Estimated Cost to Acquire: In an ARL, probably a 3rd-round pick and a journeyman backup QB (Ryan Fitzpatrick for example). In a KL, however, the price would likely be a 1st-round choice, which is still a good price for a QB who has every earmark of a fantasy cornerstone for the next decade.
Danny Amendola, WR
Fantasyland is buzzing over Amendola’s 15-catch, 160-yard, 1 TD game against the Redskins on Sunday. The rush is on to claim him. If you’ve got top priority on your league’s waiver wire, this is a zero-cost, high-reward opportunity. Sam Bradford appears to be experiencing a rebirth under Jeff Fisher, and Amendola is his main man. And don’t get cold feet about him being a flash in the pan: He caught 85 balls in 2011 for nearly 700 yards—he just didn’t score much (3 TDs).
Estimated Cost to Acquire: Your priority level on your league’s waiver wire, if you have one.
Reggie Bush, RB
Bush would have been so much cheaper to acquire a week ago, before his 26-172-2 day against the Raiders that including scoring runs of 23 and 65 yards. Play this one like Kenny Rogers though, and you might get a deal. Hold your cards a few weeks, see if Bush’s numbers tumble back to earth and make Sunday seem like an aberration. If they do (and that’s a real possibility), you might be able to purchase Bush’s electric, any-given-Sunday talents on the cheap.
Estimated Cost to Acquire: 4th-to-5th round pick in ARLS; 3rd-to-4th in KLs if Bush stays hot. Drop both scenarios one or two rounds if he goes cold for a few games.
Brent Celek, TE
Celek wasn’t ranked in the top dozen fantasy tight ends to start the season, so trading for him should be a relatively easy move – as long as the other owner doesn’t know about Jeremy Maclin’s hip-pointer, or that Celek was the main benefactor (8-157) of his absence against the Ravens Sunday.
Maclin’s injury sounds like it’s concerning the Eagles, and he’s questionable to play in Week 3. Celek’s already got 12 catches for 222 yards, and he seems to get most of Michael Vick’s attention when Maclin is out. If your tight end play is lacking, or if you just lost Aaron Hernandez, trading for Celek could wind up being a steal.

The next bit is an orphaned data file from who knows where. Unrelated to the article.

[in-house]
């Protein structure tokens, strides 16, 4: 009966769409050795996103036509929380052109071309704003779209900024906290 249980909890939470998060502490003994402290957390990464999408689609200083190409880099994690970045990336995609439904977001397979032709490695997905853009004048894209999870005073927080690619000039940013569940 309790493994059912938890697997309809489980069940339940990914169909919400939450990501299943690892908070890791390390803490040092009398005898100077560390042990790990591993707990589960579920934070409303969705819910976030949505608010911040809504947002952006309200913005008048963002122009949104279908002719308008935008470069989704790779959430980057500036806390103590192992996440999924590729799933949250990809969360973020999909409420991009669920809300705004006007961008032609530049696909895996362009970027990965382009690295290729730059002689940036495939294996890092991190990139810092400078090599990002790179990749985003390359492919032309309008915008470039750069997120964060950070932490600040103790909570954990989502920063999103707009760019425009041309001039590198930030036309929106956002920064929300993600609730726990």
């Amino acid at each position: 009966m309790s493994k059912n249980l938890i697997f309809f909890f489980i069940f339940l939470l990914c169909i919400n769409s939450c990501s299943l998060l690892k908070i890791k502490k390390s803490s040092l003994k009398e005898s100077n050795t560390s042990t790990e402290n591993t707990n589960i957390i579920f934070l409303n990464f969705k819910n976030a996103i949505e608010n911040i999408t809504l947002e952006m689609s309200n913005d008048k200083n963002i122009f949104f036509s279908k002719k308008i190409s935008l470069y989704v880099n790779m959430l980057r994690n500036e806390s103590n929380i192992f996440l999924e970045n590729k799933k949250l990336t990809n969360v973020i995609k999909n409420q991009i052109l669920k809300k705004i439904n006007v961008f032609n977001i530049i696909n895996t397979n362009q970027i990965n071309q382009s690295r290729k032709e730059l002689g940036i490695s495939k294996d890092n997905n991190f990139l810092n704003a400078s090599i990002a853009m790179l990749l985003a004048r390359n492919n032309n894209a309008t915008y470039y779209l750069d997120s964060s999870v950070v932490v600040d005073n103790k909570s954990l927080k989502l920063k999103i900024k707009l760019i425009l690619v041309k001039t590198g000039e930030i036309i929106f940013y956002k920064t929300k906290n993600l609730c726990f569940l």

Estimated Cost to Acquire: A 7th-to 8th-round pick in ARLs; a 5th-to-7th rounder in KLs.
Blair Walsh or Justin Tucker, Ks
OK, the market’s not huge for kicker trading right now. But put on your long-range glasses. Do you have everything else in place, save for your kicker? When December’s playoffs arrive, you’re going to want to be solid at that spot, and these two rookies are just that. The Vikings’ Walsh is already 6-of-6 on field goals with two coming from beyond 50 yards, and Tucker has precisely the same numbers.
Estimated Cost to Acquire: Next to nothing. When completing a different trade, ask the other owner to throw in one of these guys. Depending on the strength of your league, they might even be current free agents and could be claimed.
Arizona might be available on the waiver wire in your league, or you might have to package it in as part of a larger deal. But the Cards are legit: In two games they’ve allowed only 34 points (including just 18 in a stunning road win at New England), and have seven sacks and a pair of pickoffs.
Estimated Cost to Acquire: As little as zero if you’re able to claim it, or able to get another owner to throw it in as part of another trade.